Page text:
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PostPosted: Sun Jun 02, 2013 6:14 pm 

Joined: Thu Dec 16, 2010 5:53 pm
Posts: 79
My son came top in his entrance exam for selective secondary school and it was suggested he could get a scholarship had he needed one on the strength of his maths. He now finds his new maths teacher very boring and having just overseen his revision for end of year exams I am truly horrified by how far his maths has slid back. He doesn't seem able to remember the simplest of things and I am tearing my hair out in frustration at him. He just can't be paying any attention in class and is making the most ridiculous of careless mistakes as though he wouldn't even scrape a level 4 whereas previously he was working at level 7!
He is inately lazy and needs pushing and I'm afraid that he is just coasting in class and doing absolutely nothing! He is at a good school but obviously no-one has noticed he is doing this except me. Maybe they think he is just an idiot at maths. I have no idea.
Feeling very disappointed at this and fed up.

PostPosted: Sun Jun 02, 2013 6:45 pm 

Joined: Mon Feb 12, 2007 1:21 pm
Posts: 13994
I had some truly terrible maths teachers which is partly the reason I went into maths teaching!

I'm sorry to hear his experience but there is far less scrutiny of teaching quality in private schools. All you can do is complain and make sure he gets a different teacher next year ... hopefully a more inspiring one.

You could get him to try an old KS3 test paper to see where his level is now (they did tend to over level); these are freely available here:
http://www.emaths.co.uk/index.php/4-stu ... sat-papers

PostPosted: Wed Jun 05, 2013 10:04 am 

Joined: Tue Mar 04, 2008 2:28 pm
Posts: 2772
I wouldn't worry too much - if he is gifted at maths then he will easily regain the ground.
The change to secondary school is a big deal and he may have been developing in other ways this year.

I agree that you need to speak to the school to find out why he has lost his enthusiasm for the subject and talk about what they are going to do about it next year.
Its possible that they know the teacher isn't great but its not that easy to find good maths teachers so they may be putting up with them and the best you can do is make a fuss and hope the management decide to avoid giving the teacher to your son next year.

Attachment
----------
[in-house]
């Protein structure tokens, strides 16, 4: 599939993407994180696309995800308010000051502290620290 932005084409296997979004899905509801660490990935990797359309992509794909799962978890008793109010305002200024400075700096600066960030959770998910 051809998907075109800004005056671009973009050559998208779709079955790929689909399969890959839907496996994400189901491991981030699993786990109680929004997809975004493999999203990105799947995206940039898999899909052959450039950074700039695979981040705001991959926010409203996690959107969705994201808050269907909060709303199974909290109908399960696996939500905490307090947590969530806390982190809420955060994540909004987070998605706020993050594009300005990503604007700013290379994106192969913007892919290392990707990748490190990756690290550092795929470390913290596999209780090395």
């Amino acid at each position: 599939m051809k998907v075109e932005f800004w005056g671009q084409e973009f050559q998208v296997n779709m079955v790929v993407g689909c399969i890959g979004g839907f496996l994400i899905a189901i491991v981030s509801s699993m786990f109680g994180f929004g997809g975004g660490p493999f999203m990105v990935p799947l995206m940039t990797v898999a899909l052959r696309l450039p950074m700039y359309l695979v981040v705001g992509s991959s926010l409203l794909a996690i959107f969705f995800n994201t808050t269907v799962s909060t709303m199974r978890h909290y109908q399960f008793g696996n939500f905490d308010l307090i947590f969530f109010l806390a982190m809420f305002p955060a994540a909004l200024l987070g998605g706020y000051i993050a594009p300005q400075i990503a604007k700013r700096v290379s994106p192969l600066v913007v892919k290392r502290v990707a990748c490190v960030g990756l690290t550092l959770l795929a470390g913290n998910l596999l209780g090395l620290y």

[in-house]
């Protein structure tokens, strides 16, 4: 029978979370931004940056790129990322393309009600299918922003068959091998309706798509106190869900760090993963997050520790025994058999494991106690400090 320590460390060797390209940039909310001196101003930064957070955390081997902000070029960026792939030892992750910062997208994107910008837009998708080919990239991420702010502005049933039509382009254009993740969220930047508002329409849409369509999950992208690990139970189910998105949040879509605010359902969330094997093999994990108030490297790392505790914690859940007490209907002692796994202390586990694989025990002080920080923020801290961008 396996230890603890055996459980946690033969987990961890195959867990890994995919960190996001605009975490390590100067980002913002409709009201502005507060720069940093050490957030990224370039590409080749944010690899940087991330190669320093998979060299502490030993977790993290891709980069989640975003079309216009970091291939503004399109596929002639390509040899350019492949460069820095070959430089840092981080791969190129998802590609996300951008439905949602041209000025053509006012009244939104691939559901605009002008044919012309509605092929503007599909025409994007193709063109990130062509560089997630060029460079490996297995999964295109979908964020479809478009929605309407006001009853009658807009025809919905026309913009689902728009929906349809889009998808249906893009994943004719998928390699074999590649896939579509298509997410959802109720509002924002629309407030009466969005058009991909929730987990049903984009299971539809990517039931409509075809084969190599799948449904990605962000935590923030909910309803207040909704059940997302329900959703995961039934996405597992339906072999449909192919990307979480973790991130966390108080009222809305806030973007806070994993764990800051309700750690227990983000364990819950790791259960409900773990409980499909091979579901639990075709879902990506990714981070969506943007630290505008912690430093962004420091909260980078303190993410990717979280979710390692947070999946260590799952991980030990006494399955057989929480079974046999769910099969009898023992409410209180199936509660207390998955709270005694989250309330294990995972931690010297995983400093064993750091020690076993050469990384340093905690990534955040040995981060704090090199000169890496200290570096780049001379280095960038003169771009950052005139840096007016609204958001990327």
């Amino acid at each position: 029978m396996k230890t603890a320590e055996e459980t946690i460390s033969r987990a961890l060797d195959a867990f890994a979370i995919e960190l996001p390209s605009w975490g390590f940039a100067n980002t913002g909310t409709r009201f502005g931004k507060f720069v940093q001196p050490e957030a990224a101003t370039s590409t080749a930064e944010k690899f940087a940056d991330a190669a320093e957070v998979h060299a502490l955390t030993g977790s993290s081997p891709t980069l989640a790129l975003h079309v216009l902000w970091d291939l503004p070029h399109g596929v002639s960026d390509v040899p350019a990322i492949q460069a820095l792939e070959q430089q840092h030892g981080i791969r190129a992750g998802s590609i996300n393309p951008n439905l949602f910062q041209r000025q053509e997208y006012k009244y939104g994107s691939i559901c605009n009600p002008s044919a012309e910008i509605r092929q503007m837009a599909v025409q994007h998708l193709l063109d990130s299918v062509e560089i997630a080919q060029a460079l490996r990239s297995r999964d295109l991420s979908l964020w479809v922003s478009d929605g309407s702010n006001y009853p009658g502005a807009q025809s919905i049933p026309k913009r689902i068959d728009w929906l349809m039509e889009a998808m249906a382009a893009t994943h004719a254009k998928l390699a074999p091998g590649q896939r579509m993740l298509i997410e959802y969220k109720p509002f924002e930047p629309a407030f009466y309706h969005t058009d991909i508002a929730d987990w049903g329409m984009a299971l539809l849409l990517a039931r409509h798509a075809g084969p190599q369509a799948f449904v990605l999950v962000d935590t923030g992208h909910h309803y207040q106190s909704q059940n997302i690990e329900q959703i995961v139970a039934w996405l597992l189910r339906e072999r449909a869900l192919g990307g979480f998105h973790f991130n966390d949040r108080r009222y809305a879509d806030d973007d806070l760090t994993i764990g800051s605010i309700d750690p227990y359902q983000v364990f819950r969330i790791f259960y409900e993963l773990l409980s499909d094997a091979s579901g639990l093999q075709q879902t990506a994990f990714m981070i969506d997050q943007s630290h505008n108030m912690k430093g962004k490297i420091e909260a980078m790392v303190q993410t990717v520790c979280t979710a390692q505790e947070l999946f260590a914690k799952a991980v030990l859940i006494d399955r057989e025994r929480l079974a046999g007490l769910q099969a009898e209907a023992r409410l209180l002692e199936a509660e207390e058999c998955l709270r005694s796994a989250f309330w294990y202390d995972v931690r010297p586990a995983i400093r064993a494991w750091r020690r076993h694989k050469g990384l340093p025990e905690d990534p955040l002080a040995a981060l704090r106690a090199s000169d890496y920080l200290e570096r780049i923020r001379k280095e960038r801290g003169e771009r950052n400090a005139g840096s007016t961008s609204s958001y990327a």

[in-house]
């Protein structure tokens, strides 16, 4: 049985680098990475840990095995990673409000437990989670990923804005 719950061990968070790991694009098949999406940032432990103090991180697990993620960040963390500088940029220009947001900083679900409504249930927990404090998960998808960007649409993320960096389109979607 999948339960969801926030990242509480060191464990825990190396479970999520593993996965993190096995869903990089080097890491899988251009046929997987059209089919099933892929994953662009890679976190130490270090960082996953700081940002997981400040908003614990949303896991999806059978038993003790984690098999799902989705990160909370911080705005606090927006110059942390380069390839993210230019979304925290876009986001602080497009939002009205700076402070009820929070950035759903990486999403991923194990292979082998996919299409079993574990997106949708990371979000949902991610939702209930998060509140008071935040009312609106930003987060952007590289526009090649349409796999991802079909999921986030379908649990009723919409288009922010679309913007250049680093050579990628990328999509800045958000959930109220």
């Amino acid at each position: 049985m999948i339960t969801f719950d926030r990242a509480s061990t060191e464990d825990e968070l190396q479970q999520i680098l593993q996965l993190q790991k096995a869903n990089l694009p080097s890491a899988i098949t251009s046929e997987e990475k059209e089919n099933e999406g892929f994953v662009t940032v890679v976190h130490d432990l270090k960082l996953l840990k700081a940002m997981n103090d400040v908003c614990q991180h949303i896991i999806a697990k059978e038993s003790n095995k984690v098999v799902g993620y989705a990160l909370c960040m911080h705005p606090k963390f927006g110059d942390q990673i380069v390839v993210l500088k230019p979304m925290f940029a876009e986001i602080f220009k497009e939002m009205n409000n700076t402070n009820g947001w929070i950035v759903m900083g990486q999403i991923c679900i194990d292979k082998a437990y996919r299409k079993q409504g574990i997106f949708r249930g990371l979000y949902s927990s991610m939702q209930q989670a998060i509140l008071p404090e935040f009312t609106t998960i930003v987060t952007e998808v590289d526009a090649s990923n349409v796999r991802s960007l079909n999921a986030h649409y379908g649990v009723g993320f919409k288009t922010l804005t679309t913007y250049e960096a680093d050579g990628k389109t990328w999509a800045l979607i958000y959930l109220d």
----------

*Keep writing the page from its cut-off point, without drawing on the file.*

Alternatively if enough parents complain the school may decide to take action.

I had an issue with laziness with one of my DCs and made them spend much of their school holiday (2 weeks) studying to make up what they should have done during term time on the basis they had not earned a holiday. Vast improvement after that :)
Maybe you could get DS to spend a few days over the summer redoing the year 7 curriculum including extension work to get back up to speed for September?

PostPosted: Wed Jun 05, 2013 10:24 am 

Joined: Wed Mar 04, 2009 2:01 pm
Posts: 7866
Location: Herts
My dd was not challenged in Maths when she first started Y7. I met with the school about it and got her moved to sit with a more able peer group and got her allocated more challenging work that was on her desk automatically so she did not have to ask for it. The school responded immediately. We all have the same goal, for our dc's to perform to the best of her ability, so it makes sense to work with the school to achieve that. Now in Y9 she is flying as she should be. I am delighted with her progress which might not have been what it is now had I not acted. DG

PostPosted: Wed Jun 05, 2013 10:39 am 

Joined: Tue Jul 21, 2009 9:56 pm
Posts: 8542
Are you at a selective independent school? What do the other parents think? I think independents vary - some treat the parents and customers and do try and do something about poor teaching e.g. find a better teacher, others are unpleasant to parents who complain. Which type is yours?

It's nearly the end of year 7. It would be wise to do some detective work this year to find out if a) your son will have this teacher again in future years b) if it is the teacher that is poor or your son that has been backsliding c) what they are expecting of him longer term d) if he is in the top set or they have made a mistake!

Forewarned is forearmed. You might find for example that the maths teaching is poor right the way through the whole department and you are just going to have to "go solo" for the next few years, or you might find that it is your son's motivation that needs addressing both by you and the school, or you might find that there has been some kind of mistake. Best of all you might find out that this teacher is leaving and maths will be fab from now on.

I find ropey maths teaching very annoying too, particularly when teachers seem to waste the skills a child entered their class with. Don't get me onto that one. :cry: Even the right homework would at least keep things going during the year even where the teacher is ineffective in class for some reason outside their control.

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